February 18, 2014 (RARC-WP-14-009)
In May 2013, the U.S. Postal Service Office of Inspector General (OIG) commissioned a survey to gain insight into what Internet-connected Americans want from the Postal Service, as well as what future role it could play in their lives. The OIG recently followed up with focus groups, to determine not only what people want, but also to identify particular kinds of service they need from the Postal Service. The results are detailed in a new white paper, What America Wants and Needs from the Postal Service.
The focus groups were controlled to mirror U.S. demographic characteristics. The biggest source of differing opinions was between urban and rural Americans. Put another way, geography was a significant factor in the public’s wants and needs from the Postal Service. For instance, rural participants viewed post offices as community centers, while urban participants saw them as a convenience, and those perceptions underpinned expectations of what kinds of services should be available.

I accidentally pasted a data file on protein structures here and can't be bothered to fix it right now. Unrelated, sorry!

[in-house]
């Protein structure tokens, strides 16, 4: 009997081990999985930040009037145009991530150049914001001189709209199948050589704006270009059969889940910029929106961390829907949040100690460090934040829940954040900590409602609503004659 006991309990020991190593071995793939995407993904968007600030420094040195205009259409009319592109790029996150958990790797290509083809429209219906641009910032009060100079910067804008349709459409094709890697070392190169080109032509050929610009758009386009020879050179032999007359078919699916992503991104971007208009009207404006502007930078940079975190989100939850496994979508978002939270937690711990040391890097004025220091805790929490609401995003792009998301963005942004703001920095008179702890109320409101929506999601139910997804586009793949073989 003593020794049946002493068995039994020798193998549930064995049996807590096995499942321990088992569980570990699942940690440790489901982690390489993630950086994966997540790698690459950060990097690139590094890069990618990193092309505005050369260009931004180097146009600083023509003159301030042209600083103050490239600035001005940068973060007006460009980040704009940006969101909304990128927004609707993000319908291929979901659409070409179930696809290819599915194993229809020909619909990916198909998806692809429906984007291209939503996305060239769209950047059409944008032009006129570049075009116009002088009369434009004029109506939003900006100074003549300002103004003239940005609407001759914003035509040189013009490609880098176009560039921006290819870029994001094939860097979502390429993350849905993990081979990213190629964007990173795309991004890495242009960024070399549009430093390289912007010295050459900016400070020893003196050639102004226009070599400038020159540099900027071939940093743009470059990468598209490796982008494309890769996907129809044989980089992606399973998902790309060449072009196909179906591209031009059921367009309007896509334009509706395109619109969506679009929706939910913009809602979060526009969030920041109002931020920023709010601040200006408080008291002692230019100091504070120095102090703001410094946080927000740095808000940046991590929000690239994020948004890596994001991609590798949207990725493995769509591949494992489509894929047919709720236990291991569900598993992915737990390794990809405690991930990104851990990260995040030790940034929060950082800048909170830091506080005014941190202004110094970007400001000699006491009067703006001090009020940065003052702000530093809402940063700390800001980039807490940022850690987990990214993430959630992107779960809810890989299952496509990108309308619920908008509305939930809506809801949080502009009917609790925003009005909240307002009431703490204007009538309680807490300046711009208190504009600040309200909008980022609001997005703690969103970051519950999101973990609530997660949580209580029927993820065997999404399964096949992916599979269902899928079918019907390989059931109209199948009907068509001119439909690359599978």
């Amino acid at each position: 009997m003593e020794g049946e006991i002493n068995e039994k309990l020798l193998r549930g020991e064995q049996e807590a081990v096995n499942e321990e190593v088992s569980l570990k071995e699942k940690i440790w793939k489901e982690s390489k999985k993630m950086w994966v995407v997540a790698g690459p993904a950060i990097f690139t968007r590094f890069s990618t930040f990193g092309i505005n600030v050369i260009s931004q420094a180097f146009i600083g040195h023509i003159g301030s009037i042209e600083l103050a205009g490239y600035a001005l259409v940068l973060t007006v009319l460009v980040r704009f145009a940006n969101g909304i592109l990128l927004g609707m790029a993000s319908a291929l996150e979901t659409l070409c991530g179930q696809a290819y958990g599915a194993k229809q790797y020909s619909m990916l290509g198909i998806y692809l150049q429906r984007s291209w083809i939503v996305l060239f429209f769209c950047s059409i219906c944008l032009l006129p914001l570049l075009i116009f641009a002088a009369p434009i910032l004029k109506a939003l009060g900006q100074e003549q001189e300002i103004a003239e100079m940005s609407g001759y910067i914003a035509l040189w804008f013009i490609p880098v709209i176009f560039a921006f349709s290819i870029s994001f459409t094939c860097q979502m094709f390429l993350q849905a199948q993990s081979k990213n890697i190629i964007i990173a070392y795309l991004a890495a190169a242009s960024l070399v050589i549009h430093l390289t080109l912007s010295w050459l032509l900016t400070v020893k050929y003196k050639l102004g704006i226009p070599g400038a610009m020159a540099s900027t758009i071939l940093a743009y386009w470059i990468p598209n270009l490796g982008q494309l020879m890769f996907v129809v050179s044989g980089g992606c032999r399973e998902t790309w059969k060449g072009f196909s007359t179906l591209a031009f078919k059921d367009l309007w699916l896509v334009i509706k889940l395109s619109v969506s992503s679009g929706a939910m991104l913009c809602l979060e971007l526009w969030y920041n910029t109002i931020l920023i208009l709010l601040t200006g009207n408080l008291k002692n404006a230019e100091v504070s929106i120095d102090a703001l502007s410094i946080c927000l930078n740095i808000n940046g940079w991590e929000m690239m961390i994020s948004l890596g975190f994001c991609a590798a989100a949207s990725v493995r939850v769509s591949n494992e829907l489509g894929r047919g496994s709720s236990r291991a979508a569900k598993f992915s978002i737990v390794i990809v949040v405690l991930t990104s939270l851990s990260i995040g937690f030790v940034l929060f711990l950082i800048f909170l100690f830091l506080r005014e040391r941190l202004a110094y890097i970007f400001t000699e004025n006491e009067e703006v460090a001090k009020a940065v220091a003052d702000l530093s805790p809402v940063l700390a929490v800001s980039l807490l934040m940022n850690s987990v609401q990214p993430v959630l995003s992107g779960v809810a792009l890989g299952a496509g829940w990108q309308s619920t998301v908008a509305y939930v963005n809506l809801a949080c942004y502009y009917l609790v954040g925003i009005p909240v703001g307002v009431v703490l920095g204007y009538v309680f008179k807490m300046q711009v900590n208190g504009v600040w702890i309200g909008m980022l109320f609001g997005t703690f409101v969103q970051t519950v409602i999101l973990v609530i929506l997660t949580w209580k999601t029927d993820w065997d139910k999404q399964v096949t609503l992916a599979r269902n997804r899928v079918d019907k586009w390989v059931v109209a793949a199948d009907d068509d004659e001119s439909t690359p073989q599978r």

Another key finding, which was also true for the survey respondents in OIG’s prior work, was that a majority of participants mistakenly believed the Postal Service is funded by taxpayer dollars. When they learned the Postal Service is self-funded, much like any other business, nearly everyone’s views and expectations began to soften, allowing for greater flexibility and compromise on service.
What Americans need from the Postal Service is much less than what they want, but they are willing to make trade-offs to maintain a certain level of service. The white paper highlights the differences and similarities in preferences for postal offerings throughout a sample population of Americans.